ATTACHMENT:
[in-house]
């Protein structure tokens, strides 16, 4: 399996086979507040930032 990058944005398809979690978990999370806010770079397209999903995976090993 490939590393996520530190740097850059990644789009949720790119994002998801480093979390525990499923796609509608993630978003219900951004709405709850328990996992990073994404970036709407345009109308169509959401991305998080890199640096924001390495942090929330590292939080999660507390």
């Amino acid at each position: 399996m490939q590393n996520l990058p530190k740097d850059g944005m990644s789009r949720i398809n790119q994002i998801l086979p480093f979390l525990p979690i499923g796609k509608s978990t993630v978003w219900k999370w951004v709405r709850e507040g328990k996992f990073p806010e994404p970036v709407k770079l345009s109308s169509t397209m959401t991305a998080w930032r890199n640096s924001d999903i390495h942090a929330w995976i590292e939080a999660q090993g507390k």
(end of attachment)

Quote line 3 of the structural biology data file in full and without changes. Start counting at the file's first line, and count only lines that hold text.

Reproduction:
């Amino acid at each position: 399996m490939q590393n996520l990058p530190k740097d850059g944005m990644s789009r949720i398809n790119q994002i998801l086979p480093f979390l525990p979690i499923g796609k509608s978990t993630v978003w219900k999370w951004v709405r709850e507040g328990k996992f990073p806010e994404p970036v709407k770079l345009s109308s169509t397209m959401t991305a998080w930032r890199n640096s924001d999903i390495h942090a929330w995976i590292e939080a999660q090993g507390k």